In addition to moving the targets, move your shooters. What is the chance that your officer is always going to be on the same horizontal plane as the person he’s engaging? In most jurisdictions there’s a real possibility that officers will engage with targets that are up a hill, down a hill, a floor above them or below them, off the deck in a backyard or up on a terrace. The reality is that your officers have a greater chance of being in a shooting where they are not on an even plane with the aggressor than of being perfectly level with them. Where is the sense then, in training our officers only to engage targets on the same level? Lumber isn’t that expensive and the structures don’t have to be large. Put them on wheels and build them out of pressure treated materials so you can store them outside without severe weather impact. Build a platform that is three feet tall, six feet tall and nine feet tall. With just those three you can simulate separate floors in a structure, decks outside, stairways in apartment buildings and more. Insure that your officers are practicing safe weapon handling skills as they move from level to level and pay attention to how their marksmanship is impacted, if at all, by the differing engagement heights.
5. Add props
Nowhere in any given patrol area will you find a space that is like your firearms range. If you do, it’s a firearms range. Reality is different. There are walls, structures, furniture, vehicles, tools and more. Any given backyard can have a pool, grill, bicycle, rain barrel, shed or whatever. Does any of that exist on your range? On one range we visited they had picnic tables, 55-gallon drum barrels and an old steel post office box (the kind you used to see on street corners) on wheels. They could move those props around to create different scenarios for the shooters going through something more than basic marksmanship training. If your range training space permits, take a patrol vehicle down there and park it in various positions to have your officers use as cover and/or to shoot from. Have them get out of it as if they’ve just responded to a call, move to a position of cover and engage the target from there. Yes, you will end up with holes in that particular vehicle so make sure your fleet manager knows it’s not coming back in a serviceable condition.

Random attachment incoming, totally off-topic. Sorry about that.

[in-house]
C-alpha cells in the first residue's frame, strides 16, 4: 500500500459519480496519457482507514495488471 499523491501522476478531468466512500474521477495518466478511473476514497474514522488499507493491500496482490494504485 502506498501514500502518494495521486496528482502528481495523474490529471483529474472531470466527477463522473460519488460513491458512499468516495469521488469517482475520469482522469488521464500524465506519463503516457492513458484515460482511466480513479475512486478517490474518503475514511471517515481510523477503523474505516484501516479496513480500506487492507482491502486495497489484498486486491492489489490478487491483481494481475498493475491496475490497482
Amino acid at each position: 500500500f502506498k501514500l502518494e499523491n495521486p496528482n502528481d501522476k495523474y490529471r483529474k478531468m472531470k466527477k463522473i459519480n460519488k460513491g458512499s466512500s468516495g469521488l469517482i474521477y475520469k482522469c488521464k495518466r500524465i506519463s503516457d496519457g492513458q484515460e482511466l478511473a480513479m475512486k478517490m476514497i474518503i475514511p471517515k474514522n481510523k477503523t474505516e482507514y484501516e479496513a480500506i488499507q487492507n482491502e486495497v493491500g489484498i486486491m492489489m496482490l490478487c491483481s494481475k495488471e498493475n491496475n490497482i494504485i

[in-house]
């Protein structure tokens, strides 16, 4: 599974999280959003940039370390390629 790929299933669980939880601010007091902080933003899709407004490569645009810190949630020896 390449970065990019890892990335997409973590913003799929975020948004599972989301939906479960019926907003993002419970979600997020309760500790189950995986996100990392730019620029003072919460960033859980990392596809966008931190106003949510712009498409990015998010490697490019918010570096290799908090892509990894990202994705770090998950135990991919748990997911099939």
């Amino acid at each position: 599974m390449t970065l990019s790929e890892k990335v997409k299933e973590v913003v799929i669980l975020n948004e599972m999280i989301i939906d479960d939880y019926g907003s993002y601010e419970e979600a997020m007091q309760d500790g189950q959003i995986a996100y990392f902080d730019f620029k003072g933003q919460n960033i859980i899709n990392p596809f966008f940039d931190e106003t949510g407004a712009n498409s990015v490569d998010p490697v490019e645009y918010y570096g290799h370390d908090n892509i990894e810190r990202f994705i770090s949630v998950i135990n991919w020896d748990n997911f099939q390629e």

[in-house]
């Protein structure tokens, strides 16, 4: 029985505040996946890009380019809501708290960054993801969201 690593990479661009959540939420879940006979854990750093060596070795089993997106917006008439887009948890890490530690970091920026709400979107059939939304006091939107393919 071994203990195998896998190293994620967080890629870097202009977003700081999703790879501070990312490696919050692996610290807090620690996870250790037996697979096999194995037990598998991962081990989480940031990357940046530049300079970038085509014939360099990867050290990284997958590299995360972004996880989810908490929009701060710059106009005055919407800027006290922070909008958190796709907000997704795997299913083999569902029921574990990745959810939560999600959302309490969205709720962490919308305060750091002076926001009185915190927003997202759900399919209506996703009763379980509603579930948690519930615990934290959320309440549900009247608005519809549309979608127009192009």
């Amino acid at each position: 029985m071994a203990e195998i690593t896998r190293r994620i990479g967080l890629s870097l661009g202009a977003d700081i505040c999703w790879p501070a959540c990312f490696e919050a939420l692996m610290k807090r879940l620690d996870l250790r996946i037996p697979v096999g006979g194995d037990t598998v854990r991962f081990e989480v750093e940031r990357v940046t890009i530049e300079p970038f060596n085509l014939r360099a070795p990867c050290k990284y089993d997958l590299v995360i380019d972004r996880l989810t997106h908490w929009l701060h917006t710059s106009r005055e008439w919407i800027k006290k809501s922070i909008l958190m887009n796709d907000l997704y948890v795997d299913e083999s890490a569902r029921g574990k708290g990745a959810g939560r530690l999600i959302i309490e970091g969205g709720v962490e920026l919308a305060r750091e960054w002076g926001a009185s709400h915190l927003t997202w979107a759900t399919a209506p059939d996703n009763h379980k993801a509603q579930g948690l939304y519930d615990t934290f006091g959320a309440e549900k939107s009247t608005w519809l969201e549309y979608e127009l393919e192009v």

The square range doesn’t have to be JUST a square range. It can be healthier but also more efficient for true training; not just a space for meeting administrative requirements. As firearms instructors you have a responsibility to do more than meet your agency’s minimum standards on paper. You have a duty to prepare those officers you train to meet real threats and have the skills to not only survive them but emerge from those potentially lethal conflicts victorious.